12.24.2013 | By Mariana Dussan |
Through Facebook I was informed that El Cacique de la Junta better known as Diomedes Díaz, one of Colombia’s biggest names in music, passed away Sunday Dec. 22 at the age of 56. He was the Frank Sinatra of the vallenato music genre (the native folklore music of Colombia). As a Colombian and fan of his music I was saddened, and thought this news only pertained to my fellow Colombians, I was wrong.
Searching his name online I immediately saw heavy-weight English-language publications that reported on the singer’s death. ABC News and The Washington Post added a story from The Associated Press on their websites; BBC News World did an original piece highlighting events in his career; and Billboard did a detailed account of his life and musical journey.
These articles hint that there is something worth saying and learning about the popular vallenatero. Let’s delve into who he was and why non-Colombian audiences should begin to explore his musical legacy.
Diomedes de Jesús Díaz Maestre was a singer, song-writer, and composer of Vallenato who, according to El Universal, recorded 350 songs, 35 albums and sold over 15 million copies in the 37 years of his career. His is a story of rags to riches that is unique and inspiring, but at the same time vexing.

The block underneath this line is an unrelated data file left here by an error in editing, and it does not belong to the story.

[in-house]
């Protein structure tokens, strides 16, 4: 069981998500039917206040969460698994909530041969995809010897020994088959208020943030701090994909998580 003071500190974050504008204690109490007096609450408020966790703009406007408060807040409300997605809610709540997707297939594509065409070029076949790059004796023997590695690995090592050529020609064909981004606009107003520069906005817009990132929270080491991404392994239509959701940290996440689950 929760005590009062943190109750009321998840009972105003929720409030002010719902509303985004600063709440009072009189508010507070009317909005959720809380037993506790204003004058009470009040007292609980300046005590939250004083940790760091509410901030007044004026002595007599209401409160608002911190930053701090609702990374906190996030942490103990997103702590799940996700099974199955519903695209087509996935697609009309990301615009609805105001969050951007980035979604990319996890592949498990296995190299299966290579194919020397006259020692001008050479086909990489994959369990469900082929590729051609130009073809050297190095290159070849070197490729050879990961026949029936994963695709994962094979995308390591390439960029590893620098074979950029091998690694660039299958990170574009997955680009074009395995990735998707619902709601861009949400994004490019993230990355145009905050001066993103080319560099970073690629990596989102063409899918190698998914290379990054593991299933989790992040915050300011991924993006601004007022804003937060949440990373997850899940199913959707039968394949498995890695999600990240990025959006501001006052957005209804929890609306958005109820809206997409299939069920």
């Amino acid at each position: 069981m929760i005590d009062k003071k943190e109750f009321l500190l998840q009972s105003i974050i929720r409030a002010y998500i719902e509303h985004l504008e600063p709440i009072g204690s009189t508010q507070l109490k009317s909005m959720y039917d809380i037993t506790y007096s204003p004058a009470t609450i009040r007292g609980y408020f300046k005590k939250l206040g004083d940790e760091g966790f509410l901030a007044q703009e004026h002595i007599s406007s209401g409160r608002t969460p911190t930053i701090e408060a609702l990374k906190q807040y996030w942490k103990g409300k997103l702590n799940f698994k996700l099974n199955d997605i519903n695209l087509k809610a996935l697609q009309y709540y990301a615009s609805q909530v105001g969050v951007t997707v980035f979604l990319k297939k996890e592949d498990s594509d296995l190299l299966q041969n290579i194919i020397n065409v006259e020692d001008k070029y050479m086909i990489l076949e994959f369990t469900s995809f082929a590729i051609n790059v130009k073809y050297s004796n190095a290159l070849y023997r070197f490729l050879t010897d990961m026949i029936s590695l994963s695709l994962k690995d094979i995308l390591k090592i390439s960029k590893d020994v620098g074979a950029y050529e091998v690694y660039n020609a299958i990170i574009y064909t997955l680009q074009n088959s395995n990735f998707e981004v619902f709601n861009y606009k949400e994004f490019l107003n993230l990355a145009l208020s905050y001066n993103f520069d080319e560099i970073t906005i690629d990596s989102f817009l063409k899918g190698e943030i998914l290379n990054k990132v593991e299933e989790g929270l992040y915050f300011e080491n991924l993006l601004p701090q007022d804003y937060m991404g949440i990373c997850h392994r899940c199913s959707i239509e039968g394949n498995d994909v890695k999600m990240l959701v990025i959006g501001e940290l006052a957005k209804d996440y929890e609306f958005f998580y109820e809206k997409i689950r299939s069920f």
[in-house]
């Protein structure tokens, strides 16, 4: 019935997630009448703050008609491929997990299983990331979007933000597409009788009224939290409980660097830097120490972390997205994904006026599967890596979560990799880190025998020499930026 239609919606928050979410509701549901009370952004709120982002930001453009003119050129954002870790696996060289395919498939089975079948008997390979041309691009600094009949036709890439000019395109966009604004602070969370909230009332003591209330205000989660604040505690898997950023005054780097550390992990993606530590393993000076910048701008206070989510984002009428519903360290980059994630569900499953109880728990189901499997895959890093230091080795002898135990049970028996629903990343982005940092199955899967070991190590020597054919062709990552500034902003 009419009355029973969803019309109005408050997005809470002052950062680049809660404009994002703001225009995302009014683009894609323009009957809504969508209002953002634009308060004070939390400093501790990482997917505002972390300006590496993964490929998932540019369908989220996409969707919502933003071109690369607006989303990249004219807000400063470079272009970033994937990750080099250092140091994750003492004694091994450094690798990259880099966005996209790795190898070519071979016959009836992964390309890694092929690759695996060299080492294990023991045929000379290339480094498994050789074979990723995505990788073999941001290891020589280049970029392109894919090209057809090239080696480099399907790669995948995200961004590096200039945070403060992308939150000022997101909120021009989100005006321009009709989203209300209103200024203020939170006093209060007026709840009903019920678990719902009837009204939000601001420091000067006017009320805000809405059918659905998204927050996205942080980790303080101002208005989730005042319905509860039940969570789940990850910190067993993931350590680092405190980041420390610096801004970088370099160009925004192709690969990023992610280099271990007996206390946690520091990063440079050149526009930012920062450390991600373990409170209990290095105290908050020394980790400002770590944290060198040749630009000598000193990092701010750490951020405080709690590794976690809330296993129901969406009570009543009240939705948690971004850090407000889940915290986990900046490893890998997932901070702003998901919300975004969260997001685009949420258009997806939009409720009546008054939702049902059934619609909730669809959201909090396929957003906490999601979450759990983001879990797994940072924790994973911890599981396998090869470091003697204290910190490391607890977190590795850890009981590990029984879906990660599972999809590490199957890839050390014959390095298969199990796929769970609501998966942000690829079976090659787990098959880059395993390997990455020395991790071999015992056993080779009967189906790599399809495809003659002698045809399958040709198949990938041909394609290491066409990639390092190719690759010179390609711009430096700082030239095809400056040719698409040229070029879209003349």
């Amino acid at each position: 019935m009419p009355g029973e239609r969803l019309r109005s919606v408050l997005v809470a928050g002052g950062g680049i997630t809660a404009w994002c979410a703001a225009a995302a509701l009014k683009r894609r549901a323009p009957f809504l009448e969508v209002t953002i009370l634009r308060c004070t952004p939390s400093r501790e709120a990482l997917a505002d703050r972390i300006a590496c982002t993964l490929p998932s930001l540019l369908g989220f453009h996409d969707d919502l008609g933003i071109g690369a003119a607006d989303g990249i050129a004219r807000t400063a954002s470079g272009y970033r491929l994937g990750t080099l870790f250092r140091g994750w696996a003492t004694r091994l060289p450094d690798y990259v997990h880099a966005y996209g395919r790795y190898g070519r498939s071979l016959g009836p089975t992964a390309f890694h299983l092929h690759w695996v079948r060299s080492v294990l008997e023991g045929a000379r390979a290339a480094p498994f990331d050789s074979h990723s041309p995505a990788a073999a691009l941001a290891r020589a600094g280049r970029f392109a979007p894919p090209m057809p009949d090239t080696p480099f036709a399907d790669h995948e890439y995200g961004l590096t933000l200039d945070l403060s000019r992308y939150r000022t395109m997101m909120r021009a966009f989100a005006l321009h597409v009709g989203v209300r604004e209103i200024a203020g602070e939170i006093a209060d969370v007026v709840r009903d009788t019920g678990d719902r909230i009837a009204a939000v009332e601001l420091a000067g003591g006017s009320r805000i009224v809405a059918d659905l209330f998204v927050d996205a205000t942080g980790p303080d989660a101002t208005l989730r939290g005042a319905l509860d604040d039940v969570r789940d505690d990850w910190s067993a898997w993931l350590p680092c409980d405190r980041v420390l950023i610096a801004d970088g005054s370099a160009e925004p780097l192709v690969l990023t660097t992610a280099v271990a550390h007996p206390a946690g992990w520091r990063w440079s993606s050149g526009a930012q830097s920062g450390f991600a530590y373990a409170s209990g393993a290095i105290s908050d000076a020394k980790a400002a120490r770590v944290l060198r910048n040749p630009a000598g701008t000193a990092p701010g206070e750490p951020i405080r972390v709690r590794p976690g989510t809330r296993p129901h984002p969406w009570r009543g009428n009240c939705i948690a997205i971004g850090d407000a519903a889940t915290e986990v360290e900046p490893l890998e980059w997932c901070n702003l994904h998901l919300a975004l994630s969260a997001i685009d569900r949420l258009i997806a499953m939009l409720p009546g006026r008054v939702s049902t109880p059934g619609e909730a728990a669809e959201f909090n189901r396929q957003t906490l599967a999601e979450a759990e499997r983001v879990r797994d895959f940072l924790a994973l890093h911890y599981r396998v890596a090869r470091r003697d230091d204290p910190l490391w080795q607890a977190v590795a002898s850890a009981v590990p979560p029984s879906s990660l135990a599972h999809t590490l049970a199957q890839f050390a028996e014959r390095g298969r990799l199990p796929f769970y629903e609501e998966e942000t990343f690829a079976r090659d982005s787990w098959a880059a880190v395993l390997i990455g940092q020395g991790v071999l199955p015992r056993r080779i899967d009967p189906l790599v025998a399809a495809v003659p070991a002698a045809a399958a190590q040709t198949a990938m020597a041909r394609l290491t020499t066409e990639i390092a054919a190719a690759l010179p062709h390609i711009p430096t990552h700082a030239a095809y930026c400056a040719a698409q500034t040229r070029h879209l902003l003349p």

Born in a farm in La Junta, south of the Guajira region of Colombia, Diomedes and his family were very poor, but the singer was driven from the start. According to El Universal, Alberto Salcedo Ramos – renowned Colombian journalist – tells that as a child he worked as a scarecrow and to beat boredom in the large lonely fields he started singing and would even exchange songs for coffee.
Soon after, he began to perform at local parties and then moved to Valledupar – home of Vallenato – where he got a job as a bike messenger for radio station Guatapurí through which he got the opportunity to record “Cariñito de mi Vida,” song which in 1975 set his path to stardom.
According to Billboard, once the 80s came around Díaz became the top-selling artist in Colombia, releasing an album on his birthday every year. He became the country’s equivalent of a rock star. He had a poetic ease that helped to further escalate the genre from farmer’s music to be international recognized, especially in Venezuela. At the same time heavily addicted to drugs and alcohol, he frequently canceled concerts which many times caused violent upheavals by fans. In 1997 he was also tried for the murder of Doris Adriana Niño, A 22-year-old friend and fan, who after attending a party at Díaz’s apartment was found dead days later.
But even as controversy continued throughout his career, his popularity never ceased and that is all due to his powerful music which helped him obtain Gold, Platinum and Multi-Platinum certifications and a Latin Grammy in 2010.
Whether people loved or hated Díaz, there is no denying that he left a historic imprint on music in Colombia and internationally. In Celebration of his career, here are five of his songs that will leave you begging for more.
“Cariñito de mi Vida”
He implores a lover to return his passionate love.
“Que Hubo Linda”
He tells a girl he is courting that he will be faithful. Highly unlikely as he had a total of 28 (recognized) kids with various women.
“Mi Primera Cana”
He says good-bye to his youth
Song dedicated to one of his sons in which he remembers his own relationship with his father.
“Las Cuatro Fiestas”
One of his more upbeat songs in celebration of Christmas.